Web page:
20. “Zed’s dead baby, Zed’s dead”
26. End Credits
I believe it is important to note that some critics of this film would classify scene 12, ‘Captain Koon’s Story’, as the first in chronological order because it showcases Butch as a young child. However, since the segue from Butch as a child into modern time is Butch waking up suddenly, I believe it is a dream or recollection and would therefore be classified as happening as a memory just before Butch’s boxing match.
Pulp Fiction does not have simply one instance of rising action, climax, or denouement. It has at least three, each one within a story. This is why Tarantino was able to reorder the stories because the audience was still able to understand the film and enjoy each situation separately without the order taking away from any of them. It was on purpose that no story was chopped up during the rising action or climax. The integrity of each story was never compromised.
Some scenes in the film are repeated or shown to the audience twice but from different perspectives the second time. Tarantino’s order opens the film with Honey Bunny and Pumpkin and closes with them as well. The end dialogue of their conversation is repeated. I believe that the repetition’s purpose is to remind the audience of the context of the scene (since it was over two hours since the viewers have seen Honey Bunny and Pumpkin). However, Jules and Vincent’s repeated scene, the end of scene 4 ‘Ezekiel 25:17’, and beginning of scene 21 ‘“Do you know what divine intervention means?”’, has more significance. Jules’ repeated line, “Marcellus Wallace don’t like to be fucked by anybody except Mrs. Wallace” is received completely different since minutes before, in Tarantino’s order, Marcellus was raped. The chronological order would never have achieved the horror this line instills as Tarantino’s repetition and reorder does.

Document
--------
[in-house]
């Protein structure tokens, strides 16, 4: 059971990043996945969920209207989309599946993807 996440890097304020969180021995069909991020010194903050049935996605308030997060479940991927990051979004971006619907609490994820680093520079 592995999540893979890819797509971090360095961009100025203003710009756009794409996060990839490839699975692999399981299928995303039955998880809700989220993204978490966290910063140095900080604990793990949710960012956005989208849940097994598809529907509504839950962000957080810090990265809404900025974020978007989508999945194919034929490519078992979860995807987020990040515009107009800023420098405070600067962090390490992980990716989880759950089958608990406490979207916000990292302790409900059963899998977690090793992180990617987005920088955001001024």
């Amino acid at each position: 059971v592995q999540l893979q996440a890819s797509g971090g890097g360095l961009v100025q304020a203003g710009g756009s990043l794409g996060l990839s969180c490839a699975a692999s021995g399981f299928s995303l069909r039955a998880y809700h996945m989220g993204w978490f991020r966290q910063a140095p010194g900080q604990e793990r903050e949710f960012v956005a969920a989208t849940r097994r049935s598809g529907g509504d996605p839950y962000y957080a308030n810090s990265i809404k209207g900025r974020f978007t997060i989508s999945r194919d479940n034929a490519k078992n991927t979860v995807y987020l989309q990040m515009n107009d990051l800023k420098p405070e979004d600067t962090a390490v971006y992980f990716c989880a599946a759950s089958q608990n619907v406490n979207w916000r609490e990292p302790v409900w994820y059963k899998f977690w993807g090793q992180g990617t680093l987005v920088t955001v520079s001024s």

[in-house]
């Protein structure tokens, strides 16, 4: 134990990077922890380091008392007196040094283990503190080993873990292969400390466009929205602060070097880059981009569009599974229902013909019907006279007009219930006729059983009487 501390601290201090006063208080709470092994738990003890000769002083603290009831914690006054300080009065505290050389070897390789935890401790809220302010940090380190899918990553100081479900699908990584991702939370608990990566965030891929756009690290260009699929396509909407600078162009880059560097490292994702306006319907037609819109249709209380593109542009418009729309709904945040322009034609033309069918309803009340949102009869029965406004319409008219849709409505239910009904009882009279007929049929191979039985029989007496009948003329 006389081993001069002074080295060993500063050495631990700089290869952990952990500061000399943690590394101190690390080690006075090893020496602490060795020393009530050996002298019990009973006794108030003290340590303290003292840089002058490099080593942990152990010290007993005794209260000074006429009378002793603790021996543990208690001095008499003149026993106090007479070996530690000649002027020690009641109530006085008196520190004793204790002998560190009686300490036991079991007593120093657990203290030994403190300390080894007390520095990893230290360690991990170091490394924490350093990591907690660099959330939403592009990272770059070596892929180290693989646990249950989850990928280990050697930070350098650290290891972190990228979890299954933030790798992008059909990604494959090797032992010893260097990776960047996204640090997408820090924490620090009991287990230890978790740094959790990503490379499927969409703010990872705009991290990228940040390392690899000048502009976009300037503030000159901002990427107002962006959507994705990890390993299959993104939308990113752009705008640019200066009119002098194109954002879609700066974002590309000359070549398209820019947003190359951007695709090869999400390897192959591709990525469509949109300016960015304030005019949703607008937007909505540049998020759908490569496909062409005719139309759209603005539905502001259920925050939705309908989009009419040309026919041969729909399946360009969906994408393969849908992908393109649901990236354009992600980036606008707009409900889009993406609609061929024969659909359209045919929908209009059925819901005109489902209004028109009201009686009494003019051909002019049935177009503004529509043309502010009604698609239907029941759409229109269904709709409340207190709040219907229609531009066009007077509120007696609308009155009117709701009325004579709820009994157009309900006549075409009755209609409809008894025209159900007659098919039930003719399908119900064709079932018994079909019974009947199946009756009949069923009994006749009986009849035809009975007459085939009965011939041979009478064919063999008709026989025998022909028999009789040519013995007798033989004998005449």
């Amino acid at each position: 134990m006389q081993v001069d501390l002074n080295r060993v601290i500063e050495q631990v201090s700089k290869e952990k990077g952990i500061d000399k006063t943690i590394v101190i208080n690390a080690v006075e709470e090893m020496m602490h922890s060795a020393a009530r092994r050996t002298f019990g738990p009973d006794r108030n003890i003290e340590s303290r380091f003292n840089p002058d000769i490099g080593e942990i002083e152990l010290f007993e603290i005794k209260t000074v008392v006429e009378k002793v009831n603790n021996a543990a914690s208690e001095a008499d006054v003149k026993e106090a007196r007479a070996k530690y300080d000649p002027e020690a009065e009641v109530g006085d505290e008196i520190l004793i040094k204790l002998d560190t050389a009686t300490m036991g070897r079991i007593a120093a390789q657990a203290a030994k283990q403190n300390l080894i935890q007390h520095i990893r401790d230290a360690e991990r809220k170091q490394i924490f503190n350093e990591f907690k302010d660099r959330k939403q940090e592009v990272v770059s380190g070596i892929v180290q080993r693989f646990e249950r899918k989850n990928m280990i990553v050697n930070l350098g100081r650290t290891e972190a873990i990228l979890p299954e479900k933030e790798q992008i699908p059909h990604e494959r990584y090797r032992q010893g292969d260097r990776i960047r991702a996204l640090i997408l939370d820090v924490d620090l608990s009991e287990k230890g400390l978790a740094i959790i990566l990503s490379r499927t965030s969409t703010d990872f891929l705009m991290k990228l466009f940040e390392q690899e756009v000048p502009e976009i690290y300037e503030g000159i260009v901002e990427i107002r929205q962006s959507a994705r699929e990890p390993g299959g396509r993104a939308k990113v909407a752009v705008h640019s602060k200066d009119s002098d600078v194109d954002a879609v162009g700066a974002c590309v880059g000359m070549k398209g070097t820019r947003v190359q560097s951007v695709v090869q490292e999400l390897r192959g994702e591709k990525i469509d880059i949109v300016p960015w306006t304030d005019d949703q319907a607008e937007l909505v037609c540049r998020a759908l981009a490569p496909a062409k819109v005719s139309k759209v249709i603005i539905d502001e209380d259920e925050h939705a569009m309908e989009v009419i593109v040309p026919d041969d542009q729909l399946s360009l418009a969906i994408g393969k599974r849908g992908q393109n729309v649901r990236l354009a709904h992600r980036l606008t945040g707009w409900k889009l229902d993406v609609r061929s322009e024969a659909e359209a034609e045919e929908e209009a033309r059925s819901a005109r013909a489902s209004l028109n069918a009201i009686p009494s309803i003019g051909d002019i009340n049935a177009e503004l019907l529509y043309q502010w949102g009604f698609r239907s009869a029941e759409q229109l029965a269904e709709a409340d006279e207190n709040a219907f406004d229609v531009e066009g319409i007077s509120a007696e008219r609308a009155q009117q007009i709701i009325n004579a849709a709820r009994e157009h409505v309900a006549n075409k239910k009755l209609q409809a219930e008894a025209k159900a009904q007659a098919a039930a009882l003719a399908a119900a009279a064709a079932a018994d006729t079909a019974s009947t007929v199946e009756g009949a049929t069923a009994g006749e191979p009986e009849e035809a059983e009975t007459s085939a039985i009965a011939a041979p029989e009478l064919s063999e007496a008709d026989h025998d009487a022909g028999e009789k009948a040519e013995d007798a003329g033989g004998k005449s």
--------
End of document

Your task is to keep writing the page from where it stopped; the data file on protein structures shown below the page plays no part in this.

What was Tarantino really trying to do with this order? Why did he leave us with Jules and Vincent walking out of the diner instead of Butch and Fabienne fleeing on the stolen motorbike to safety? And why did he start with Honey Bunny and Pumpkin rather than ‘“Royale with cheese.”’?